How to Divorce a Narcissist, Part 1

Divorce is rarely a pleasant experience, but there are few divorces that are more painful to watch than those that involve one relatively normal, down-to-earth person and one massive, overbearing narcissist. Keeping in mind that a narcissist has little regard for facts, needs to be proven ‘right’ even if it means burning everything they ought to care about to the ground in order to force a capitulation, and has exactly zero concept of the idea that their spouse or children might be hurt by what they’re doing, how do you go about divorcing a narcissist without getting destroyed in the process?

Step 1: Recognize the Problem
It’s hard to recognize, at times, that you’re in a relationship with a narcissist. For one thing, clinically speaking, narcissism isn’t necessarily a life-long state of being: it’s possible for someone to become a narcissist because of events in their lives — including, unfortunately, the events of “getting married” or “having kids”. But in general, if your partner simultaneously displays three traits, you’ve probably got a narcissist on your hands:

  1. They assume everyone wants them to achieve the highest status they can achieve, no matter what it takes to get to the next level (whatever that may be). Any other goal, priority, want, or need another person might have is ignored — or never noticed at all.
  2. They believe that they should only associate with people (or groups) who are just as uniquely high-status as they are. If you aren’t one of those high-status people, you are by definition either an obstacle to be crushed or a tool to be used to maintain high status.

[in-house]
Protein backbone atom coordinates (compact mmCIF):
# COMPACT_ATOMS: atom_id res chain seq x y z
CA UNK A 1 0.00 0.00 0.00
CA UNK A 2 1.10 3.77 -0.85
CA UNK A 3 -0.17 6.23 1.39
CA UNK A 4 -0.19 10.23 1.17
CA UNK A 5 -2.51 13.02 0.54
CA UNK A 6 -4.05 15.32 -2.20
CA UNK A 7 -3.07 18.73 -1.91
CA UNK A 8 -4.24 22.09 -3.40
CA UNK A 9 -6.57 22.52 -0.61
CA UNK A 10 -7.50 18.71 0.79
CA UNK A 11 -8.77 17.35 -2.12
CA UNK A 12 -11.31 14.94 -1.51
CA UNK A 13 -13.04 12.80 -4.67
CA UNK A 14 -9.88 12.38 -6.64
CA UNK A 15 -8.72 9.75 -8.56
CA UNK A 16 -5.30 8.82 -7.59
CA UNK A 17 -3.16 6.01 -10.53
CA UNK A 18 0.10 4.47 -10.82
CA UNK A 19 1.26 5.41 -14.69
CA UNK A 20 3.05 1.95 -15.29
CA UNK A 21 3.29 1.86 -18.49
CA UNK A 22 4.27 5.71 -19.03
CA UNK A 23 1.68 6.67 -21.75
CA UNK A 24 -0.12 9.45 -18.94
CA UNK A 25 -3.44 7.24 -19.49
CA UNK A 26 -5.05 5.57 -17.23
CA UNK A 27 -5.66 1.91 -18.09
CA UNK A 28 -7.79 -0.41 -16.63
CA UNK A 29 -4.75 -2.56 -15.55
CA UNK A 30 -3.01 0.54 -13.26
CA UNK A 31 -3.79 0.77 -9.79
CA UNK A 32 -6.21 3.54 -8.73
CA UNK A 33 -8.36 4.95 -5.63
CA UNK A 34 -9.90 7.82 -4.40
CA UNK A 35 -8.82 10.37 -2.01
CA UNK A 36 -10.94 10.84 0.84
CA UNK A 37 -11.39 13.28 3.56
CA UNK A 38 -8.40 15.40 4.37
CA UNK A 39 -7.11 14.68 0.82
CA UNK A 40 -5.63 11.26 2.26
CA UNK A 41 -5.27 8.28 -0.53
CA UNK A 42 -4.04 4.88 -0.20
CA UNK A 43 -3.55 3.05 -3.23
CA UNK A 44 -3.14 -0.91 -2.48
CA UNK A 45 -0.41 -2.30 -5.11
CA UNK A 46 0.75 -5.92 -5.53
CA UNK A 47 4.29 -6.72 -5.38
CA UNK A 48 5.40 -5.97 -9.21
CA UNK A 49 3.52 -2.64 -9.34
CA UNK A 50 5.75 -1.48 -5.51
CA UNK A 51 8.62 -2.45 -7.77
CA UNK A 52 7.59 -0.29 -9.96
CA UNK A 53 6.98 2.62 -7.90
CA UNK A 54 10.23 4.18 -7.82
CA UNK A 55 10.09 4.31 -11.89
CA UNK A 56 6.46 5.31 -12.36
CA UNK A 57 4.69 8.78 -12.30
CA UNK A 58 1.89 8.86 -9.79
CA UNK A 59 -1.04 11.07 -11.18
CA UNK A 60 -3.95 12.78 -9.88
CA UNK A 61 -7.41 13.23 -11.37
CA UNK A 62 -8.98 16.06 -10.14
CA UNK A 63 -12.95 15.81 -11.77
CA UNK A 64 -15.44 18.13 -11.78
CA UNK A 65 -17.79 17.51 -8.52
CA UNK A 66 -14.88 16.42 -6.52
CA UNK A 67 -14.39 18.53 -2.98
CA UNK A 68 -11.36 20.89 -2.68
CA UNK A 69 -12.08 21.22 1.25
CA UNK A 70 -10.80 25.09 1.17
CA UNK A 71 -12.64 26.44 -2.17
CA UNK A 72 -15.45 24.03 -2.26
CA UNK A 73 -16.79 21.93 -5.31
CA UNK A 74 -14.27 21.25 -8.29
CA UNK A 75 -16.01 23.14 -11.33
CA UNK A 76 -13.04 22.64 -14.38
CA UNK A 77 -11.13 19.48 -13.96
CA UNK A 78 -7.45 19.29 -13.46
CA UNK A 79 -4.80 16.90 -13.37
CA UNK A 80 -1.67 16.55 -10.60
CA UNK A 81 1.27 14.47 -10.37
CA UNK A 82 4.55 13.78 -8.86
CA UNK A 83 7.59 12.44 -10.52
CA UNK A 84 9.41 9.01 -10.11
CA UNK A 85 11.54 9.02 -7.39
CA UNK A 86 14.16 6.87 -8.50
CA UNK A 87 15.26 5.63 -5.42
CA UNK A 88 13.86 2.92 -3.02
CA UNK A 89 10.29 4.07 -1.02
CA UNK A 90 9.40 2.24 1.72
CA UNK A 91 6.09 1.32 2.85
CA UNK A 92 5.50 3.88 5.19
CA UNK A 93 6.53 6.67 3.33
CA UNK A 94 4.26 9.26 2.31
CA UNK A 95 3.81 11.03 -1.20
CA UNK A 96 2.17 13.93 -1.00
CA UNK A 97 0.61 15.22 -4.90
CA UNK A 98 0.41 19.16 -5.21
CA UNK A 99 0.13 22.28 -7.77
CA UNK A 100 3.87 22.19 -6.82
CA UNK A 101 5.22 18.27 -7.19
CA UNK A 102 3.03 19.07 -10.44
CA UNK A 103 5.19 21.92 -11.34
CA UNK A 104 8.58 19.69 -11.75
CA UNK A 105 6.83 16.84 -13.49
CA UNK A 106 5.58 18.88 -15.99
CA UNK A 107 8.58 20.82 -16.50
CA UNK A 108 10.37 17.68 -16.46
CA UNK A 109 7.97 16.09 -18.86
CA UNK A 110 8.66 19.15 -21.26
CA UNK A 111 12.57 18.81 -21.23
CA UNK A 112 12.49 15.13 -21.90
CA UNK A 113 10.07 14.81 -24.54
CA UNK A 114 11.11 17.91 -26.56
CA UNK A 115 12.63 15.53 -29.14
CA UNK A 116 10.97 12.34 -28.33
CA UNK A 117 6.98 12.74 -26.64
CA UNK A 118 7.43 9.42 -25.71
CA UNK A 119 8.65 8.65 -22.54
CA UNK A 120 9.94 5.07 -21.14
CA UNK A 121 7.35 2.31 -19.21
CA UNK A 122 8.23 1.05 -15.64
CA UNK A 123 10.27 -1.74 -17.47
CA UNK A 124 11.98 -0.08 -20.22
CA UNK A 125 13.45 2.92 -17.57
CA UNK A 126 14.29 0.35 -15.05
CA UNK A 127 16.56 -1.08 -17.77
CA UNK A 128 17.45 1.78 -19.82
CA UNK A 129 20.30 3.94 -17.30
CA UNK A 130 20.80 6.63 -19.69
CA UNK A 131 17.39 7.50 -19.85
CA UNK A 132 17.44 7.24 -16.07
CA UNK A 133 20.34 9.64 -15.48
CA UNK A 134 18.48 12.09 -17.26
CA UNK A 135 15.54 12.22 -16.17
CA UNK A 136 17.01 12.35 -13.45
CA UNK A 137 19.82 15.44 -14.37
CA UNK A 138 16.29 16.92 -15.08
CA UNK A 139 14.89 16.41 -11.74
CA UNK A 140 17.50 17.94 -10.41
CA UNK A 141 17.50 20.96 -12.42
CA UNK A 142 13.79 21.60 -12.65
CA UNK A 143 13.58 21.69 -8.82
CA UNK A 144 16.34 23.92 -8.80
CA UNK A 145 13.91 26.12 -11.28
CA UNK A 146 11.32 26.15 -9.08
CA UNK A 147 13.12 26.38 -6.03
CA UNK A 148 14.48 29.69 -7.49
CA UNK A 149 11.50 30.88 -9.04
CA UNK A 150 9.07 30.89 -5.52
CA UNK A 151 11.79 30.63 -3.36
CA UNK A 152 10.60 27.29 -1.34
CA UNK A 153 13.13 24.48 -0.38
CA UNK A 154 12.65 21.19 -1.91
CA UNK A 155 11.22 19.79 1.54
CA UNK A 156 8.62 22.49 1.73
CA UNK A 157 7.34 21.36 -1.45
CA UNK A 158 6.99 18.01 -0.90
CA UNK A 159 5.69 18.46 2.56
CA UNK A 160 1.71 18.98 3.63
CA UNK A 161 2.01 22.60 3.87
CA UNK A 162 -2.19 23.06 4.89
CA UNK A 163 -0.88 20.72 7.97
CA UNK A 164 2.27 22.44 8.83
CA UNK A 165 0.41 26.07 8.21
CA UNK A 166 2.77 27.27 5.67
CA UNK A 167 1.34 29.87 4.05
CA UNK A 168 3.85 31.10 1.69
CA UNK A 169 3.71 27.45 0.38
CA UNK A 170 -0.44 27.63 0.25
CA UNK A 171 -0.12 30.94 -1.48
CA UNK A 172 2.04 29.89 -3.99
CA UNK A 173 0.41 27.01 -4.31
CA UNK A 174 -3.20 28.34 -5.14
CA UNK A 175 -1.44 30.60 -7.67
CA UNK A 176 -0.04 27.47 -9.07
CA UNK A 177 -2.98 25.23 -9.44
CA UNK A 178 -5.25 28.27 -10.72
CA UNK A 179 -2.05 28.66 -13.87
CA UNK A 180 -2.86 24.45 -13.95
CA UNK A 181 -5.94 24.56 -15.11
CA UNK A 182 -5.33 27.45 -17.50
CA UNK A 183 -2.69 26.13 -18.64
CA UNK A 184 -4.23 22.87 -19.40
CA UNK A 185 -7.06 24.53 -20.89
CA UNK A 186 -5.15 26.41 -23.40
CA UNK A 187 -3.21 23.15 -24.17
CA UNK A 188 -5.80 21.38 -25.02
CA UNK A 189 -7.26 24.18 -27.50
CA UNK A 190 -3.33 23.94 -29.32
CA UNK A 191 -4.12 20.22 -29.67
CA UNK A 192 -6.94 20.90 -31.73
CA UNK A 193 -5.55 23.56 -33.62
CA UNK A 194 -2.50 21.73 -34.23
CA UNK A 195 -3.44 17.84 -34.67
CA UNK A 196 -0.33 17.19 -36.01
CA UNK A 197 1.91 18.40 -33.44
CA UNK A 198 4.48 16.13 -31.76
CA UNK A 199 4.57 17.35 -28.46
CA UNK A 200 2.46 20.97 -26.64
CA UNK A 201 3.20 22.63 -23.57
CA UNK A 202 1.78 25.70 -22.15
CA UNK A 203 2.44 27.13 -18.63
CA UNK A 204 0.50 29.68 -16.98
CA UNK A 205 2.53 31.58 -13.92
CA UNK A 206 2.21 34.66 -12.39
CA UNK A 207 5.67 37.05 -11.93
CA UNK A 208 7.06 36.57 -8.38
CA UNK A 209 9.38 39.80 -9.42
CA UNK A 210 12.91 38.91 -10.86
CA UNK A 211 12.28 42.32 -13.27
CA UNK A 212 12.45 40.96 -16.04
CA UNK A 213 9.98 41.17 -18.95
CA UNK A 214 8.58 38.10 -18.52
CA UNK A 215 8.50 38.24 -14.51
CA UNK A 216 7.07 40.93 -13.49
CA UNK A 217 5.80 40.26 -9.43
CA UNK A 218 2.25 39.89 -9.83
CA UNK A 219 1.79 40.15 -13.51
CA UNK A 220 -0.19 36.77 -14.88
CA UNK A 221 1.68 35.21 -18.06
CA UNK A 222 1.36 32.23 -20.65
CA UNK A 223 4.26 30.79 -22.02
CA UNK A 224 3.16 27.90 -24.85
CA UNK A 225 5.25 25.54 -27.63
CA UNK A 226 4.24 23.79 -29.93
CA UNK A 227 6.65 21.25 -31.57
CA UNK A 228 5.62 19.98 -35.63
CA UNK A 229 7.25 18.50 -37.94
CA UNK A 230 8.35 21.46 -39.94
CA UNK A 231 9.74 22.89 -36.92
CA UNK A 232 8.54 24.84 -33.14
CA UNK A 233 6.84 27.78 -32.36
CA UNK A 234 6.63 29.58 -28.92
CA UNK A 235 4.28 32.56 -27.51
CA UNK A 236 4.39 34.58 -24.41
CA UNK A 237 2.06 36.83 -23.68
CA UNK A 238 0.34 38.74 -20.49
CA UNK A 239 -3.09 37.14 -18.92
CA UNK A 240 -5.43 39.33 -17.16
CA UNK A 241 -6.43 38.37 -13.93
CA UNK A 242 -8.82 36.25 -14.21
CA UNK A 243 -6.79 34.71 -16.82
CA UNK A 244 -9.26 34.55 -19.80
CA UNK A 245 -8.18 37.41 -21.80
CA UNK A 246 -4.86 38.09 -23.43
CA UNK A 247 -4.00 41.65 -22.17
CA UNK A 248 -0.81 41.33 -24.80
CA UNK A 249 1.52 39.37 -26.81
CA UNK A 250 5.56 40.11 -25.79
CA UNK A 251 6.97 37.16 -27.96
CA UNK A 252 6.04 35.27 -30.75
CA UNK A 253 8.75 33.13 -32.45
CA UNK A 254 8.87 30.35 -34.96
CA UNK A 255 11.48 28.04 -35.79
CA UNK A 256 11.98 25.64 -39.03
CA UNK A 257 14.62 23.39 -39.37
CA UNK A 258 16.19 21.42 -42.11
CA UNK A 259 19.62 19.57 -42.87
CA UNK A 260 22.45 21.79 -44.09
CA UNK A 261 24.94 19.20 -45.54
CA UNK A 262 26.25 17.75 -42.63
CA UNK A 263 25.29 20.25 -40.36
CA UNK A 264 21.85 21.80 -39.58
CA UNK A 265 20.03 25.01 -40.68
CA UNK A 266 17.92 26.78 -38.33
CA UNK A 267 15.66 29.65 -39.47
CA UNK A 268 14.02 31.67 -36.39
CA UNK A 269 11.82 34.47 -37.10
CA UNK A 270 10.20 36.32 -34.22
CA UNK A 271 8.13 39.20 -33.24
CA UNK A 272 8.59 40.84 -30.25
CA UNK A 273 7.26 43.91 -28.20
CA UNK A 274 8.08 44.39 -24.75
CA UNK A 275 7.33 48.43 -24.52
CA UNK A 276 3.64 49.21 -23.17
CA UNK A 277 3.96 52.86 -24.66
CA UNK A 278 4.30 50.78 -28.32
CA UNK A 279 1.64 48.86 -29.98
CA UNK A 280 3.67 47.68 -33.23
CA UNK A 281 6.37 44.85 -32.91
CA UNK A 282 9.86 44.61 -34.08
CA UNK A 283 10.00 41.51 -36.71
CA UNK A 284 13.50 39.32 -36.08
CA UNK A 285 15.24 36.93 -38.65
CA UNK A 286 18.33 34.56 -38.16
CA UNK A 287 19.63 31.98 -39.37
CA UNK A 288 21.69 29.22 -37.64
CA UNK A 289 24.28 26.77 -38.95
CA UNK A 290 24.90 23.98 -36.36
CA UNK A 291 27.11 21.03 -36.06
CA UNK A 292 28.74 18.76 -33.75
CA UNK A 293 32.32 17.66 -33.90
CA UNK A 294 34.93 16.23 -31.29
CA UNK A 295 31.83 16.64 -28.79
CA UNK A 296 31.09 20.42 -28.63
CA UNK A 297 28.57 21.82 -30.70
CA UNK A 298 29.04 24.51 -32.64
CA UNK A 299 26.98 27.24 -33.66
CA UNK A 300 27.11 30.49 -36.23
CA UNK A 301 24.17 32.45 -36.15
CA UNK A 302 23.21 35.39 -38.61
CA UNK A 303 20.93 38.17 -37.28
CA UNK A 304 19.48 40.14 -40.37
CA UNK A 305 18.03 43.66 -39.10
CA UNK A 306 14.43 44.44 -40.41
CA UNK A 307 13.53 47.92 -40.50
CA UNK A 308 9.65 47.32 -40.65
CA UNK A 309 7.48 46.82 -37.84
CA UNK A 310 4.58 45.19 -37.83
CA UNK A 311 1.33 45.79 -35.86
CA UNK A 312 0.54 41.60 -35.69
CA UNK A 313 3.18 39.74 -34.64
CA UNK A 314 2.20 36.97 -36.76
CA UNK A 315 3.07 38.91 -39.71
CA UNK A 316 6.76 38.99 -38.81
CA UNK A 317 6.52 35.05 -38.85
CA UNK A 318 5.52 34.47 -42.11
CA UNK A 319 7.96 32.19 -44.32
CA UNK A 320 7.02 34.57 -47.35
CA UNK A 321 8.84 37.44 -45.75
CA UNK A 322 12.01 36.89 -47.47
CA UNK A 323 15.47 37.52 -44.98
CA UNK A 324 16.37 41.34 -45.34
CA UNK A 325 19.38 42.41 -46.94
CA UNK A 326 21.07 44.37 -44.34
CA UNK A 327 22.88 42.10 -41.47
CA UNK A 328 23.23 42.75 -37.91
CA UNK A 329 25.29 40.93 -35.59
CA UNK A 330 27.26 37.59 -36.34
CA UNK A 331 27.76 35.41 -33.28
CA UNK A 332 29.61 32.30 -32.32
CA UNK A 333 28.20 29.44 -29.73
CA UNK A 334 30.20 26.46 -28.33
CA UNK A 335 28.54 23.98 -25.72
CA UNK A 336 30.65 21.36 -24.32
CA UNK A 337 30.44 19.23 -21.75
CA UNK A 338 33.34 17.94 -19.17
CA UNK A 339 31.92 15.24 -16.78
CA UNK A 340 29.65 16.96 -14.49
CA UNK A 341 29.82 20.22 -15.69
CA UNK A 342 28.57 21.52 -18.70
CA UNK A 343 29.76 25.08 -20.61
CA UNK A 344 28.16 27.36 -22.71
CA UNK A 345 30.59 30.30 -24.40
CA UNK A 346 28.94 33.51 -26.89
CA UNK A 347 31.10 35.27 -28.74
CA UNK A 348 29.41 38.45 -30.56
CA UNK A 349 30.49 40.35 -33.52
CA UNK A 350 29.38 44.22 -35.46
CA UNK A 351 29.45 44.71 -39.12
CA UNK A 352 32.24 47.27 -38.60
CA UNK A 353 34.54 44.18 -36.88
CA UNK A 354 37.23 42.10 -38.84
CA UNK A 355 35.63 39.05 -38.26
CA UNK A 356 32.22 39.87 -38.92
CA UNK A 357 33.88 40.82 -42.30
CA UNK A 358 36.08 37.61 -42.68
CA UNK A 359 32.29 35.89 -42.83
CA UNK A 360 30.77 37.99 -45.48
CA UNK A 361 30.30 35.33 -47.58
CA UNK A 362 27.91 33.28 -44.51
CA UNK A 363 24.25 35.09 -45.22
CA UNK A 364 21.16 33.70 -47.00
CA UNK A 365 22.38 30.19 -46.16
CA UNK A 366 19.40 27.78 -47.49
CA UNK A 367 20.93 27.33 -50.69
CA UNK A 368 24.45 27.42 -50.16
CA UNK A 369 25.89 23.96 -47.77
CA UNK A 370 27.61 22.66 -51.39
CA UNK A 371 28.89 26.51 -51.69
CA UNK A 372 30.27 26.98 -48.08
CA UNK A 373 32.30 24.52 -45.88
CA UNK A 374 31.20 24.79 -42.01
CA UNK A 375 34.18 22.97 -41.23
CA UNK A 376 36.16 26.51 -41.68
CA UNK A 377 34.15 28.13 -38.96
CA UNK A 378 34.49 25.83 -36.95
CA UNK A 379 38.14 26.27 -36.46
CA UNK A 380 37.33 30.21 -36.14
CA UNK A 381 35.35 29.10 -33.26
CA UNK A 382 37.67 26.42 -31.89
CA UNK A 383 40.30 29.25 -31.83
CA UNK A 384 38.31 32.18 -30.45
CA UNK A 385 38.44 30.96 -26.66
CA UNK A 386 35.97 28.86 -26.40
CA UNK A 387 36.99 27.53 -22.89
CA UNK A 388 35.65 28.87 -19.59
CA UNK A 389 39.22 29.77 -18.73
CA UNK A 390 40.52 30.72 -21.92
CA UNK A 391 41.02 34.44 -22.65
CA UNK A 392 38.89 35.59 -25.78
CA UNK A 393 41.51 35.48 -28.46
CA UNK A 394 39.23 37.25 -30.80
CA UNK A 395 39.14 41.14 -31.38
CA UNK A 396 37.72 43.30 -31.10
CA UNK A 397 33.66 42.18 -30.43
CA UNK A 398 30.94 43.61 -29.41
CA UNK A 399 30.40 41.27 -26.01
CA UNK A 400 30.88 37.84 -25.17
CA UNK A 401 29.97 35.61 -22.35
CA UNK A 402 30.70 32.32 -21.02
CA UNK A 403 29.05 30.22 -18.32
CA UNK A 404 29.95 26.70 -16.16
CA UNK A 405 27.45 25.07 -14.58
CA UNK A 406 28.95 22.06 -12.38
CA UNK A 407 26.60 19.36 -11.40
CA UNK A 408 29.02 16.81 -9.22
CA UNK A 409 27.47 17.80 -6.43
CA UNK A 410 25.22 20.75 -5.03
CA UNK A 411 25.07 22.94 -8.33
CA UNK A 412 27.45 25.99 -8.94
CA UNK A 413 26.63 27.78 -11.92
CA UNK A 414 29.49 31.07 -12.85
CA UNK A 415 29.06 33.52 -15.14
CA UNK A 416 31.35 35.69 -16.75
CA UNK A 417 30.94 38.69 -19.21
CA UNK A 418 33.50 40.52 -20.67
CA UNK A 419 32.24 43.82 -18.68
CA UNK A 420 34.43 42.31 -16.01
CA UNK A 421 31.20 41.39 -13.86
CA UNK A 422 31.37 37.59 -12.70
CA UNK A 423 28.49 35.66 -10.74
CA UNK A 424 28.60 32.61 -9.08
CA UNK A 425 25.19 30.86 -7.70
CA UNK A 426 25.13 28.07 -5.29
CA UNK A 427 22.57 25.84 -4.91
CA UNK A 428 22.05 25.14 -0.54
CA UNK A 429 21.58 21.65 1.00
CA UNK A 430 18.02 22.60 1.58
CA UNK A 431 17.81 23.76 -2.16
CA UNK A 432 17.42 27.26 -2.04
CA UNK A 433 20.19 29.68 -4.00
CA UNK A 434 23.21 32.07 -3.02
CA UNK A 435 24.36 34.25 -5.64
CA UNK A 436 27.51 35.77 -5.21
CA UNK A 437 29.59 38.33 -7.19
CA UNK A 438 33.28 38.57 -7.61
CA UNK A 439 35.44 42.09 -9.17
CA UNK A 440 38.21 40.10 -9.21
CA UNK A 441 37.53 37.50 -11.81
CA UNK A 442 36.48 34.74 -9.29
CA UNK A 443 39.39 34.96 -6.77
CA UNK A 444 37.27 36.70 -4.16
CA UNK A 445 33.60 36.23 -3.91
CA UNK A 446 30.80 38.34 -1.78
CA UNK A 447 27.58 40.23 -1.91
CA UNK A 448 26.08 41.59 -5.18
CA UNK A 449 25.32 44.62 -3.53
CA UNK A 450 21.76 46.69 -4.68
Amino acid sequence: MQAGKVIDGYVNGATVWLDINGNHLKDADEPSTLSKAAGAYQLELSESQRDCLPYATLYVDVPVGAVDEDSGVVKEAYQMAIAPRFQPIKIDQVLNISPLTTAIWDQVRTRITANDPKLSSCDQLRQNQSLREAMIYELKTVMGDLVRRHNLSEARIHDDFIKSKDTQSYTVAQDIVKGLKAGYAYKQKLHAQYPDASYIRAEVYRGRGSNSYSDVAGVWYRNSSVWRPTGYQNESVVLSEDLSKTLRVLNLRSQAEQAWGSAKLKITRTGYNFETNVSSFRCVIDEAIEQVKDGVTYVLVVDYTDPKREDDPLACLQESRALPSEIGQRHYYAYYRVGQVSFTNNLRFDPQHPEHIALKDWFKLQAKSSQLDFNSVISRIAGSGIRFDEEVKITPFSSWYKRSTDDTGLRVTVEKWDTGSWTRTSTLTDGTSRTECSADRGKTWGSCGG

3. They react in completely irrational ways to anything they interpret as criticism — whether it’s bursts of rage, completely ignoring it and changing the subject, or outright lying, they will do literally anything other than acknowledge any sort of deficiency or failure on their part.

If you see those three traits in your spouse, you’re about to divorce a narcissist. Get ready for a knock-down, drag-out, streetfight of a divorce. (Step 1b: Tell your lawyer your spouse is a narcissist. Just do it meekly, because accusing others of narcissism is one of the favorite tools of the narcissist.)

Step 2: Be Suspicious of Everything, and Refuse to Engage
Remember point 1, above. Literally everything a true narcissist does is to enhance their status in their own eyes, no matter how well they couch their moves in terms of concern, endearment, or even concession. You exist only to validate them, and the moment you stop validating them, they only have two paths forward — the first one of which is to do everything in their power to trick or force you into validating them some more. (The second one appears in Part II of this post.)

This is one of those games where the only way to win is to not play at all. So the moment your narcissist spouse realizes you’re filing for divorce is the moment that you have to stop communicating with them entirely outside of necessary logistical planning. Think of literally every communication they make toward you as bait, and don’t rise to it. The single most destructive thing you can do to a narcissist is ignore them, so get a head-start on it and break off all communication as early as possible.


Of course, there’s more — much more — but you must start by completely disengaging from the narcissist if you intend to be able to get any further along this path. So get that done; we’ll be back in a few days to fill you in on the rest.

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